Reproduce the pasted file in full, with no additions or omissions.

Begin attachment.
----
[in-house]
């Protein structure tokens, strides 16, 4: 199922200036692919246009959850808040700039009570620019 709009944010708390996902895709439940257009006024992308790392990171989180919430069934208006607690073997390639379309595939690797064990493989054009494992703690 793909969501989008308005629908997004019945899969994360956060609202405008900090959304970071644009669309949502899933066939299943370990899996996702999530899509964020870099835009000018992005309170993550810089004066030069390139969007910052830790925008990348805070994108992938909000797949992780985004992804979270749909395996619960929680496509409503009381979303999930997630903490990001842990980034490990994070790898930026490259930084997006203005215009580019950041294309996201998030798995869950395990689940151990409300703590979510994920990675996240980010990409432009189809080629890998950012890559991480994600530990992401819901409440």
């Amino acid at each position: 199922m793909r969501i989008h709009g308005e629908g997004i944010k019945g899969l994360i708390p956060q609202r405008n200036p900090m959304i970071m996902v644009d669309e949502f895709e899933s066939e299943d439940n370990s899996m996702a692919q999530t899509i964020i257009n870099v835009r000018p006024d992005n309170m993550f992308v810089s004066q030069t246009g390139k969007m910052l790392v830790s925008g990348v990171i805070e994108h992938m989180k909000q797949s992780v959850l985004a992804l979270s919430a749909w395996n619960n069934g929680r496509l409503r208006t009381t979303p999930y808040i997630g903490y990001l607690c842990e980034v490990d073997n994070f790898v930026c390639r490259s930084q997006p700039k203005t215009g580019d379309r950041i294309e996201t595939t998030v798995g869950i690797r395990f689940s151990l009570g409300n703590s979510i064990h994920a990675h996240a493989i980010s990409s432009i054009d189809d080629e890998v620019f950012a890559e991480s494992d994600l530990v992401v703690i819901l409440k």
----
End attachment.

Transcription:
[in-house]
């Protein structure tokens, strides 16, 4: 199922200036692919246009959850808040700039009570620019 709009944010708390996902895709439940257009006024992308790392990171989180919430069934208006607690073997390639379309595939690797064990493989054009494992703690 793909969501989008308005629908997004019945899969994360956060609202405008900090959304970071644009669309949502899933066939299943370990899996996702999530899509964020870099835009000018992005309170993550810089004066030069390139969007910052830790925008990348805070994108992938909000797949992780985004992804979270749909395996619960929680496509409503009381979303999930997630903490990001842990980034490990994070790898930026490259930084997006203005215009580019950041294309996201998030798995869950395990689940151990409300703590979510994920990675996240980010990409432009189809080629890998950012890559991480994600530990992401819901409440």
């Amino acid at each position: 199922m793909r969501i989008h709009g308005e629908g997004i944010k019945g899969l994360i708390p956060q609202r405008n200036p900090m959304i970071m996902v644009d669309e949502f895709e899933s066939e299943d439940n370990s899996m996702a692919q999530t899509i964020i257009n870099v835009r000018p006024d992005n309170m993550f992308v810089s004066q030069t246009g390139k969007m910052l790392v830790s925008g990348v990171i805070e994108h992938m989180k909000q797949s992780v959850l985004a992804l979270s919430a749909w395996n619960n069934g929680r496509l409503r208006t009381t979303p999930y808040i997630g903490y990001l607690c842990e980034v490990d073997n994070f790898v930026c390639r490259s930084q997006p700039k203005t215009g580019d379309r950041i294309e996201t595939t998030v798995g869950i690797r395990f689940s151990l009570g409300n703590s979510i064990h994920a990675h996240a493989i980010s990409s432009i054009d189809d080629e890998v620019f950012a890559e991480s494992d994600l530990v992401v703690i819901l409440k």